by The Melatauns
June 28, 2015
by Karyn Albano
Filled with really cool musicianship playing authentic New Orleans music with an air of celebration, Knuckle Sandwich is the latest and greatest release by The Melatauns. The group is led by bassist Robert Snow and vocalist Pat Ricks who co-wrote and arranged the material on the album and lead a revolving group of talented New Orleans backing musicians. Together, the group plays a diverse mixture of jazz, funk, and blues, with just a splash of new wave style rock added to the mix to make it all totally unique in vibe and delivery.
Knuckle Sandwich is the second full length album by the group, following 2013’s Bards of Melatonia. Snow and Ricks started the recording process for this new album just a month after the release of their debut at Suitemix studio in Slidell, LA with engineer George Cureau.
Working musicians from about 10 different local groups were brought in to record the album, many of which rotate into roles when The Melatauns play live gigs. Snow comes from a family of musicians, a few of which he enlisted for this project, including his 73-year-old father, Sidney Snow, who has played with such legends as Elvis Presley, Otis Redding and B.B. King. The album also employs some New Orleans working horns such as trumpet player Ian Smith and sax players Dominique Grillo and Bruce Brackman.
|Knuckle Sandwich by The Melatauns|
|Released: April 21, 2015
Produced by: Robert Snow, Pat Ricks & George Cureau
|Track Listing||Primary Musicians|
|All The Little Thing
The Poo Poo Song
Arguing With Jennifer
Outta Be in The Quarter
Bass, Guitar, Vocals
The opening track, “All The Little Things”, features Robert’s cousin Ronnie Snow on guitar along with an old-time, fifties upbeat with swing beat, sweeping horns, and powerful vocals by Ricks that run the gamut from crooning to screaming. “Trip” also has a nice mixture of horn and sax leads. This song is not complicated but, with a great bass groove By Robert Snow, it portrays a soulful yet bluesy, James Brown-esque feel.
“Evette” is a real highlight for the early part of the album. Ricks’ simple but effective melody is used in tandem with cool groove with lyrics that paints a portrait of a hipster girl moving through the French Quarter, trying to save the planet in her own way. Snow claimed this song kind of wrote itself as he woke up one night singing the lyric “Smoking on a clove cigarette”, which may be the catchiest hook on the whole album. This cool groove along with a little free-form jazz in background works to give the song a real edge.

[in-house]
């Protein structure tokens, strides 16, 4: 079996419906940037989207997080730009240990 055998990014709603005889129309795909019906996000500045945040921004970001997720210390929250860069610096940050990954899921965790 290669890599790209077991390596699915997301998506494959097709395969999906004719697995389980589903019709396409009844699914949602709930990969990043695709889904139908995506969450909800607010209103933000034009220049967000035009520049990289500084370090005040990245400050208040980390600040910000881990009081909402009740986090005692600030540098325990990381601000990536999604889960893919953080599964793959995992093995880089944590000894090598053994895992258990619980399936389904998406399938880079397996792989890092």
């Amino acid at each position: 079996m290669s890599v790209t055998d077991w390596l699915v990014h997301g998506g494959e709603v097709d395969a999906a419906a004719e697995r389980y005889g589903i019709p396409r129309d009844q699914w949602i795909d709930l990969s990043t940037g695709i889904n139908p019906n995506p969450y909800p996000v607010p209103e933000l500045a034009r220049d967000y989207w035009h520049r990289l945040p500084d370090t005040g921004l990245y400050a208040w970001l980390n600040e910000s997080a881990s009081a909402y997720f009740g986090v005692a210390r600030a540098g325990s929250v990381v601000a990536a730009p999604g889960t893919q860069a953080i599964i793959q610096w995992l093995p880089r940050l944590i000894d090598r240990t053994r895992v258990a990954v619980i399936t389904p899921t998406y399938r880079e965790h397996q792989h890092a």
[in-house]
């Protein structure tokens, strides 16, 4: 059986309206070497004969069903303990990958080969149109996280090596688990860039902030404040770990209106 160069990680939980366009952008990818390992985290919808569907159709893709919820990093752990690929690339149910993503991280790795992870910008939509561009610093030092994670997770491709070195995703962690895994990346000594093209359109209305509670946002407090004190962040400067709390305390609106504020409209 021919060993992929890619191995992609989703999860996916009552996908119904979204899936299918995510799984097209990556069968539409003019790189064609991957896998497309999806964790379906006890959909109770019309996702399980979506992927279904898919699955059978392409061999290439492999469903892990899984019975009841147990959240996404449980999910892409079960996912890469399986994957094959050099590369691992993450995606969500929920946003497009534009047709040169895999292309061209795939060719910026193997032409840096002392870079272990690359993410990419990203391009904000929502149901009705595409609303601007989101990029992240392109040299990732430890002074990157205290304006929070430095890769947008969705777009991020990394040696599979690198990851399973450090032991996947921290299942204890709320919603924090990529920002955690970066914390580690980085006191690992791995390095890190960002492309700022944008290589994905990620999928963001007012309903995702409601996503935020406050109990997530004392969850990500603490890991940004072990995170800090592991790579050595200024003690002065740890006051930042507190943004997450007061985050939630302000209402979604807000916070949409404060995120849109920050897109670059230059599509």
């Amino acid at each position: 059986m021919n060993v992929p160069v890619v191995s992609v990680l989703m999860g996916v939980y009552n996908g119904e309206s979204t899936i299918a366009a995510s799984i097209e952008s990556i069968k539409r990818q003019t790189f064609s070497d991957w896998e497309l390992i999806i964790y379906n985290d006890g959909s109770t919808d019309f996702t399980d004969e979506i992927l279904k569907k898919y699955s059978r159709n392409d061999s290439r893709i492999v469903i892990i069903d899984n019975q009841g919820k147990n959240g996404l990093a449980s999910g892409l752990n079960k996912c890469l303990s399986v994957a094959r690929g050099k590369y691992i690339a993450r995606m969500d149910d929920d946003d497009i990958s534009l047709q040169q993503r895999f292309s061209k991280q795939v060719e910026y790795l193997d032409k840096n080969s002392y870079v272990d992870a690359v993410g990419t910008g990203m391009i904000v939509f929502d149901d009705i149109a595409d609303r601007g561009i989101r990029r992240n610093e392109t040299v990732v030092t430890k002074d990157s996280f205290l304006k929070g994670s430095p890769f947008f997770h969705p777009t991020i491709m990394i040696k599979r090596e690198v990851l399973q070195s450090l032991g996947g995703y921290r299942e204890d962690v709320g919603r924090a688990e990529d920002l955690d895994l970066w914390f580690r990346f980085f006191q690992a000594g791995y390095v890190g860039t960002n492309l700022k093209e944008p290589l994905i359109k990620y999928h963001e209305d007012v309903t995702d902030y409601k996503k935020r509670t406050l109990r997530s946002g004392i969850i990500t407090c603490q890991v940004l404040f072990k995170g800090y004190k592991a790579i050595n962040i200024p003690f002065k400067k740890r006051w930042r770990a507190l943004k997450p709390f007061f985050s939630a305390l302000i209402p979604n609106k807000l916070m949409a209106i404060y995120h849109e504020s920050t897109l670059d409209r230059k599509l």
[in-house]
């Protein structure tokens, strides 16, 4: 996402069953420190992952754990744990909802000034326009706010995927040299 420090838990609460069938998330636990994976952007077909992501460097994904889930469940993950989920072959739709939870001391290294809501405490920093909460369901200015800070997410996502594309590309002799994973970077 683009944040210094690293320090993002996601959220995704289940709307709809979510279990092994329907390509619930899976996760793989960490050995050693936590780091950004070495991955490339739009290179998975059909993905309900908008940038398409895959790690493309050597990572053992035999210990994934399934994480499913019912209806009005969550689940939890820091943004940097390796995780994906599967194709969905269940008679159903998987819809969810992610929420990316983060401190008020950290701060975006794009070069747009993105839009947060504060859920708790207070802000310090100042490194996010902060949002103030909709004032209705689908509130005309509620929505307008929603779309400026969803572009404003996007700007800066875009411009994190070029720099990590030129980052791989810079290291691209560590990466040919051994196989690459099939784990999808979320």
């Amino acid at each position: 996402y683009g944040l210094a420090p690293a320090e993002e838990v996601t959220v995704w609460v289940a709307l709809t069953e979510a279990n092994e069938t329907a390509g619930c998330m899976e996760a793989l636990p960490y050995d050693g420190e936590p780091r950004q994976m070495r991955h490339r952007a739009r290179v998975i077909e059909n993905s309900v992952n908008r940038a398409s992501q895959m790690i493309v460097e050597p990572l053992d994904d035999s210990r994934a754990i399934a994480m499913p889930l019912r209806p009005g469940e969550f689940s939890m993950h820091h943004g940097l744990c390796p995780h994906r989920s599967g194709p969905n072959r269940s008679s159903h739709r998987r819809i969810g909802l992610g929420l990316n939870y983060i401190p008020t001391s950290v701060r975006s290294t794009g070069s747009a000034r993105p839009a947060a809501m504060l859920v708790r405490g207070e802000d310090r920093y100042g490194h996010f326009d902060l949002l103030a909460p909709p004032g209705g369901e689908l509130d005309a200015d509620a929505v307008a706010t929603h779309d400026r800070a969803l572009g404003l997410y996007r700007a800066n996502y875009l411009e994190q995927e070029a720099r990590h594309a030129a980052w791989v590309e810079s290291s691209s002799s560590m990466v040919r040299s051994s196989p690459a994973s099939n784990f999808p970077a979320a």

Changing things up, “Dirty Lies” is a real departure as an eighties-style, new wave rocker, feature more strong electric guitar licks by Ronnie Snow and keyboards by Casey McAlister. “Strange” follows as boilerplate and clichÃ©d classic blues with desperate vocals delivering desperate lyrics such as;
“Ain’t got no prospects, just got lint in my pockets…
Life can be hard with no credit card…”
Although it has a decent musical vibe, “The Poo Poo Song” has a terrible title and absurd theme which may detract from the other fine music on the album. But things do recover nicely with “Arguing With Jennifer”, featuring an almost ska approach with an upbeat and direct theme. Randall Bosarge provides drums that give this song good rock definition, especially during a couple of nearly free-form solos. Starting with a siren effect, “Timing” is a short track with a pounding beat, strained vocals, and a cacophony of other sounds before it fades out awkwardly.
“I’m gonna give you a knuckle sandwich and put it in your mouth, you told my girlfriend she should be yours and guess what? she sold you out!”
The creative and entertaining lyrics of the title track, “Knuckle Sandwich” starts the final stretch of the album. The song has a sparse rock arrangement, featuring the smooth guitars of Sidney Snow an drumming of Anthony Donado. The Motown influenced “Sleeping” is like a bluesy lullaby, featuring Snow’s rotating bass with mimicking brass and inventive guitar chording by Snow. “Outta Be in The Quarter” is a fun romp through Mardi Gras. More of a theme than a traditional song, this closing track seems to be custom made for a parade where the same theme repeats as one passes through the crowd.
Snow takes pride in the fact that no there are no professional studio musicians on this record, just working live musicians from a city rich in musical history. Snow himself currently plays in four different groups, ranging from traditional jazz to “swamp pop blues”. The goal when he and Ricks started Knuckle Sandwich two years ago was to improve on the sound established on Bards of Melatonia and they certainly have seemed to accomplish this.
Buy Knuckle Sandwich